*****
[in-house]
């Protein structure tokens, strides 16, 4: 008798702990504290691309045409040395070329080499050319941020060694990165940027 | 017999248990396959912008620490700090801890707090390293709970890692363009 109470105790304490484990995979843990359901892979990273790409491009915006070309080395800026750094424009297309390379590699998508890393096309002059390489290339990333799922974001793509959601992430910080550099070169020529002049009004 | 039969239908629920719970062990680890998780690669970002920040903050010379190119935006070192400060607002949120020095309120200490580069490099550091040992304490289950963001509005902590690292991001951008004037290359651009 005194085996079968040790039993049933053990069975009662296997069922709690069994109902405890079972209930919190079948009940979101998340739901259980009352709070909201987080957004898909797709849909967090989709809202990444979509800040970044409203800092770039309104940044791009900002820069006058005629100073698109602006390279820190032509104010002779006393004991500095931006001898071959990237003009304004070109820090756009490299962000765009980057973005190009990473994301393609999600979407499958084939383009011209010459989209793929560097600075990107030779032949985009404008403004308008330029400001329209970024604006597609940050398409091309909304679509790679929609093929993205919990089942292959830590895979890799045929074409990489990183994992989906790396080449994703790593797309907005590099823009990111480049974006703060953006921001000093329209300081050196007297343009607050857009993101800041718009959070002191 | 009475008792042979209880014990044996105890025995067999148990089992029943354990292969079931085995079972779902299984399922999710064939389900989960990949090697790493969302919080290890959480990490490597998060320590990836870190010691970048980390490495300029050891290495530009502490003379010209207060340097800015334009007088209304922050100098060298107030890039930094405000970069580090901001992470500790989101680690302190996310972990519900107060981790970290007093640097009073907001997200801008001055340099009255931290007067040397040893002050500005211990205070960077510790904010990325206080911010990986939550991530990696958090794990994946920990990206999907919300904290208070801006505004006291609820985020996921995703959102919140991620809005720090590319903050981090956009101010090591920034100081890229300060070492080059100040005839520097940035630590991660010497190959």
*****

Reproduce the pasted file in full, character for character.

[in-house]
């Protein structure tokens, strides 16, 4: 008798702990504290691309045409040395070329080499050319941020060694990165940027 | 017999248990396959912008620490700090801890707090390293709970890692363009 109470105790304490484990995979843990359901892979990273790409491009915006070309080395800026750094424009297309390379590699998508890393096309002059390489290339990333799922974001793509959601992430910080550099070169020529002049009004 | 039969239908629920719970062990680890998780690669970002920040903050010379190119935006070192400060607002949120020095309120200490580069490099550091040992304490289950963001509005902590690292991001951008004037290359651009 005194085996079968040790039993049933053990069975009662296997069922709690069994109902405890079972209930919190079948009940979101998340739901259980009352709070909201987080957004898909797709849909967090989709809202990444979509800040970044409203800092770039309104940044791009900002820069006058005629100073698109602006390279820190032509104010002779006393004991500095931006001898071959990237003009304004070109820090756009490299962000765009980057973005190009990473994301393609999600979407499958084939383009011209010459989209793929560097600075990107030779032949985009404008403004308008330029400001329209970024604006597609940050398409091309909304679509790679929609093929993205919990089942292959830590895979890799045929074409990489990183994992989906790396080449994703790593797309907005590099823009990111480049974006703060953006921001000093329209300081050196007297343009607050857009993101800041718009959070002191 | 009475008792042979209880014990044996105890025995067999148990089992029943354990292969079931085995079972779902299984399922999710064939389900989960990949090697790493969302919080290890959480990490490597998060320590990836870190010691970048980390490495300029050891290495530009502490003379010209207060340097800015334009007088209304922050100098060298107030890039930094405000970069580090901001992470500790989101680690302190996310972990519900107060981790970290007093640097009073907001997200801008001055340099009255931290007067040397040893002050500005211990205070960077510790904010990325206080911010990986939550991530990696958090794990994946920990990206999907919300904290208070801006505004006291609820985020996921995703959102919140991620809005720090590319903050981090956009101010090591920034100081890229300060070492080059100040005839520097940035630590991660010497190959």